Lieutenant General Jeffrey Harrigian, commander, U.S. Air Forces Central Command, provided more details on the February 7 strikes on Syrian government forces in the province of Deir Ezzor during the February 13 press briefing of the Department Of Defense (source):
For a quick recap, on the evening of February 7th, the coalition acted in self-defense where coalition advisers were present to support SDF from a hostile force launching an unprovoked, coordinated attack across the Euphrates River against an established SDF position.
The hostile force initiated the attack by firing artillery and tank rounds at the SDF position, followed by a battalion-sized dismounted formation attempting to advance on partner forces under cover of supporting fires from artillery, tanks, and multiple-launch rocket systems and mortars.
At the start of these — of this attack, coalition aircraft, including F-22s and MQ-9s, were overhead providing protective overwatch, defensive counter-air, and ISR support — as we have done daily throughout the defeat — the fight to defeat ISIS.
We immediately contacted the Russian officials on the deconfliction telephone line to alert them to the unprovoked attack on a known SDF and coalition position. After these calls, coalition officials approved strikes to destroy hostile forces.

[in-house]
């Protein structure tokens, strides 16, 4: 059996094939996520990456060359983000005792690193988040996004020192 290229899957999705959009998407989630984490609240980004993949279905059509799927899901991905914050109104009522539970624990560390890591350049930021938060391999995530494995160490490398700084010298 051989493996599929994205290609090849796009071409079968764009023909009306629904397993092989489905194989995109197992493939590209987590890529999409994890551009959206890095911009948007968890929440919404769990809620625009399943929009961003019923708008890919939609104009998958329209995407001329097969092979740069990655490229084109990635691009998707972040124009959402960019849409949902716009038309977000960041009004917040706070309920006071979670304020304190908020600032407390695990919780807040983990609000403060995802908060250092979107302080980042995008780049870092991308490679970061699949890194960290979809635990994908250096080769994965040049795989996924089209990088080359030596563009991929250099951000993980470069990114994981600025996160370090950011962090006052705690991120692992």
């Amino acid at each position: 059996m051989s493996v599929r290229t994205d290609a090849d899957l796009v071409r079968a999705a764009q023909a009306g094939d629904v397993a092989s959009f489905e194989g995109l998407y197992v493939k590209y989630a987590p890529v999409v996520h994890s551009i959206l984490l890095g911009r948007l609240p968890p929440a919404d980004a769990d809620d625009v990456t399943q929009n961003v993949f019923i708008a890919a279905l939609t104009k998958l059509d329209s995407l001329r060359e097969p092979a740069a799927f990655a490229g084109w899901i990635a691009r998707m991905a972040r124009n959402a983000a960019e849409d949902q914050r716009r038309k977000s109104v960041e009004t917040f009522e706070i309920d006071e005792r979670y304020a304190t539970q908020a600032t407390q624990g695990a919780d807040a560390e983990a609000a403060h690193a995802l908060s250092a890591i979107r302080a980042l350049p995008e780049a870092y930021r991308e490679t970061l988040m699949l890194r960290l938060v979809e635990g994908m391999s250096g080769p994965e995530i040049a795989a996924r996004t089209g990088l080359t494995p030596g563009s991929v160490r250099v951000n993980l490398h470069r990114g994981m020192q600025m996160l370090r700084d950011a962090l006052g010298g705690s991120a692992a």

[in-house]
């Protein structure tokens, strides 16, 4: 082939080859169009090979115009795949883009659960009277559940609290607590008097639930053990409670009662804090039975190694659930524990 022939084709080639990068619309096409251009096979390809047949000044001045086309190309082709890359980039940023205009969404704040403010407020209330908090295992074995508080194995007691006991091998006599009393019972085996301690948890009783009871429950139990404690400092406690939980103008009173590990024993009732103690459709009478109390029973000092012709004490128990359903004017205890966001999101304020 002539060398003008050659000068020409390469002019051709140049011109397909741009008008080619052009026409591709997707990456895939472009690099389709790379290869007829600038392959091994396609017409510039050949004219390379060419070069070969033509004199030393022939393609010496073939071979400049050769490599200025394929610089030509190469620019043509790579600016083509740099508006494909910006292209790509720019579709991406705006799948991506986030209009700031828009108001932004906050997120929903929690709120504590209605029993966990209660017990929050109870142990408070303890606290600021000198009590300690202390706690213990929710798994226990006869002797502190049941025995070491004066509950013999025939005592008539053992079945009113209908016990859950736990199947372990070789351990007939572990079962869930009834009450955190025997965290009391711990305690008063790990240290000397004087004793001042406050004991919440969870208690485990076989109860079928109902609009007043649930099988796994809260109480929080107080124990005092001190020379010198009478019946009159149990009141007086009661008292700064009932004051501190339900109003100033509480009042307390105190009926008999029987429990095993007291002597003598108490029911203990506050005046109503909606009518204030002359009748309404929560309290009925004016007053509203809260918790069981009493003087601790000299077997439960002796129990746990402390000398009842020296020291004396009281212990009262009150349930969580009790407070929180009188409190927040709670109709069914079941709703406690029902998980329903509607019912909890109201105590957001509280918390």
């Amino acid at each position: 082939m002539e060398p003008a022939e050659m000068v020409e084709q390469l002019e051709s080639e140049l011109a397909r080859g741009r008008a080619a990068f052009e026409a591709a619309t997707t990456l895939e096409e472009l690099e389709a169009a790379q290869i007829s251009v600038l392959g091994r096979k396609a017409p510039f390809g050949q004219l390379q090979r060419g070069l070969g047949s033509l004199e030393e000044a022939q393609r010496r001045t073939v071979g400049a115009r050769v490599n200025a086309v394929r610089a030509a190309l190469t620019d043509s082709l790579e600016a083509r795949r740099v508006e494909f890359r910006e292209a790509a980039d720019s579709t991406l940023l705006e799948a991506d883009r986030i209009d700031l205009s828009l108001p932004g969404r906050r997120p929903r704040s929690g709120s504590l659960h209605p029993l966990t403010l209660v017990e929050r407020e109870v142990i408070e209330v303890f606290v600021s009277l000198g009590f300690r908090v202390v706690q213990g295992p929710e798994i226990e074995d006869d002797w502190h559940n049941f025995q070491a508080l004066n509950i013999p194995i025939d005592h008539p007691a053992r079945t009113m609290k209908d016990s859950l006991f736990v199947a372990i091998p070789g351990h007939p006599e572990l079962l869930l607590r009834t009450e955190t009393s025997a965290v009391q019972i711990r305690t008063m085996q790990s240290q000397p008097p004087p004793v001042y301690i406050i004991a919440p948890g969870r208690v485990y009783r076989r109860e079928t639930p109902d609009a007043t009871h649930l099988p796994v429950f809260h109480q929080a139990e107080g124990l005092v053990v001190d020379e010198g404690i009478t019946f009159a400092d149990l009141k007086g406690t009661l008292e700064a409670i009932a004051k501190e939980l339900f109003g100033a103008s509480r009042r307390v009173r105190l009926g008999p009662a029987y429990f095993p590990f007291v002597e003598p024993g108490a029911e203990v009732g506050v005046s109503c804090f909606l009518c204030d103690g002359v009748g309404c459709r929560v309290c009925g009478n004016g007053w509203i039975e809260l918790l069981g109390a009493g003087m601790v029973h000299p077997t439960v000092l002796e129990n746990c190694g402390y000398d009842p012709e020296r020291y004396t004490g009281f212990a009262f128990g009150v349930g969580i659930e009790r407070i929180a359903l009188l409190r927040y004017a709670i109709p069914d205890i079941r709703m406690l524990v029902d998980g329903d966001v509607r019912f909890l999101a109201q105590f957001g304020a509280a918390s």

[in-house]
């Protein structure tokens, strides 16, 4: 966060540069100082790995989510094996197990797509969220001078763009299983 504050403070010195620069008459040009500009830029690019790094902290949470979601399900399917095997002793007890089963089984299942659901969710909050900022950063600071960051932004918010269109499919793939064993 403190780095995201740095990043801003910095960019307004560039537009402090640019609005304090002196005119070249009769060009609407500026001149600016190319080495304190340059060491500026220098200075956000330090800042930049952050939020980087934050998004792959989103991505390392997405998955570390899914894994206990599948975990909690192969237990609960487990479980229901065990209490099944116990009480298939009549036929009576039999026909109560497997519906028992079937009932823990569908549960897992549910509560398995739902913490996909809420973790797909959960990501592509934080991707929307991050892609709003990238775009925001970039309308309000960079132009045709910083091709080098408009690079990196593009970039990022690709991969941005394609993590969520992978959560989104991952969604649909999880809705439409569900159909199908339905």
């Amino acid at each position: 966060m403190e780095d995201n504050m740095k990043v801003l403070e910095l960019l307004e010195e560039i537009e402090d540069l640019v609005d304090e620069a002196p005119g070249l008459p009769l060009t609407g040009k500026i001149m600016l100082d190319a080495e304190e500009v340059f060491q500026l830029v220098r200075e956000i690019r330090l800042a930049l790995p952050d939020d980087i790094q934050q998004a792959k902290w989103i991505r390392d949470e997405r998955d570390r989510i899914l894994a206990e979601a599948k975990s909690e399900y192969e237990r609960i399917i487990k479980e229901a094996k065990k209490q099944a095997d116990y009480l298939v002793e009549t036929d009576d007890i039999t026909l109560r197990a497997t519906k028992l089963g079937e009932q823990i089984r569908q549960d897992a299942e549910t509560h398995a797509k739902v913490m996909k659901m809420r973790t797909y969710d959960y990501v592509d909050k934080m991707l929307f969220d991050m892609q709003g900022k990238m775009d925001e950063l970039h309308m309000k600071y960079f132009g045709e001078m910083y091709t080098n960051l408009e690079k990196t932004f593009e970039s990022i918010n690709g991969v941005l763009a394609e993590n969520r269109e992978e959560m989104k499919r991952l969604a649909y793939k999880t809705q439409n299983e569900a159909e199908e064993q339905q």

On the ground, Air Force joint terminal attack controllers embedded with the SDF called in precision strikes for more than three hours from aircraft and ground artillery, directing F-15Es, MQ-9s, B-52s, AC-130s and AH-64 Apaches to release multiple precision fire munitions and conduct strafing runs against the advancing aggressor force, stopping their advance and destroying multiple artillery pieces and tanks.
As the hostile forces turned west and retreated, we ceased fire.
Despite the attack being unprovoked, it was not entirely unexpected. The coalition observed a slow buildup of personnel and equipment the previous week, and we reminded Russian officials of the SDF and coalition presence via the telephone deconfliction line. This was well in advance of the enemy forces’ attack.
I know you’re going to ask, so I’m going to be clear that I will not speculate on the composition of this force or whose control they were under. As I’ve said throughout my nearly two years commanding coalition air forces, we are focused on a singular enemy: ISIS. We’re not looking for a fight with anyone else, but as Secretary Mattis said last week, “If you threaten us, it will be your longest and worst day.”